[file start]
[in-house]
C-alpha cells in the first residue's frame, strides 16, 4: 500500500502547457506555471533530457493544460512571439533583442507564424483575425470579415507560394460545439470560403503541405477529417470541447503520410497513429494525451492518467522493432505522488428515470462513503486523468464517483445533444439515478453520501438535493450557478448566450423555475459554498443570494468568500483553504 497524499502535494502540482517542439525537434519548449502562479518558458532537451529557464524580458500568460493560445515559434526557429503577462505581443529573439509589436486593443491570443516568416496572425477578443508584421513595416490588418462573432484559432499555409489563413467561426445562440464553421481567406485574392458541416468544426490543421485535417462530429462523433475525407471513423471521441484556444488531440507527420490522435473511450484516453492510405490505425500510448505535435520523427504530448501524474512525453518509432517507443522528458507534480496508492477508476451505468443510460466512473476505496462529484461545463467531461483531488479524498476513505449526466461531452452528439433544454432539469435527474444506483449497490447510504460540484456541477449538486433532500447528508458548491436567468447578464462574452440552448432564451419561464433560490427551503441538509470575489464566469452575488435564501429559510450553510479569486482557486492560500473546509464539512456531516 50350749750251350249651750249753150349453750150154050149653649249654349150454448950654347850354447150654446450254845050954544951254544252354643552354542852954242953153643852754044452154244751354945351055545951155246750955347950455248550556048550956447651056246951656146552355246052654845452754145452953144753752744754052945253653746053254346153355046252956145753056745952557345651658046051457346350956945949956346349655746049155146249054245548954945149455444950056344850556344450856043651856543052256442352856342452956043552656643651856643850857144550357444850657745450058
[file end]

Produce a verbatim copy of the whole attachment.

[in-house]
C-alpha cells in the first residue's frame, strides 16, 4: 500500500502547457506555471533530457493544460512571439533583442507564424483575425470579415507560394460545439470560403503541405477529417470541447503520410497513429494525451492518467522493432505522488428515470462513503486523468464517483445533444439515478453520501438535493450557478448566450423555475459554498443570494468568500483553504 497524499502535494502540482517542439525537434519548449502562479518558458532537451529557464524580458500568460493560445515559434526557429503577462505581443529573439509589436486593443491570443516568416496572425477578443508584421513595416490588418462573432484559432499555409489563413467561426445562440464553421481567406485574392458541416468544426490543421485535417462530429462523433475525407471513423471521441484556444488531440507527420490522435473511450484516453492510405490505425500510448505535435520523427504530448501524474512525453518509432517507443522528458507534480496508492477508476451505468443510460466512473476505496462529484461545463467531461483531488479524498476513505449526466461531452452528439433544454432539469435527474444506483449497490447510504460540484456541477449538486433532500447528508458548491436567468447578464462574452440552448432564451419561464433560490427551503441538509470575489464566469452575488435564501429559510450553510479569486482557486492560500473546509464539512456531516 50350749750251350249651750249753150349453750150154050149653649249654349150454448950654347850354447150654446450254845050954544951254544252354643552354542852954242953153643852754044452154244751354945351055545951155246750955347950455248550556048550956447651056246951656146552355246052654845452754145452953144753752744754052945253653746053254346153355046252956145753056745952557345651658046051457346350956945949956346349655746049155146249054245548954945149455444950056344850556344450856043651856543052256442352856342452956043552656643651856643850857144550357444850657745450058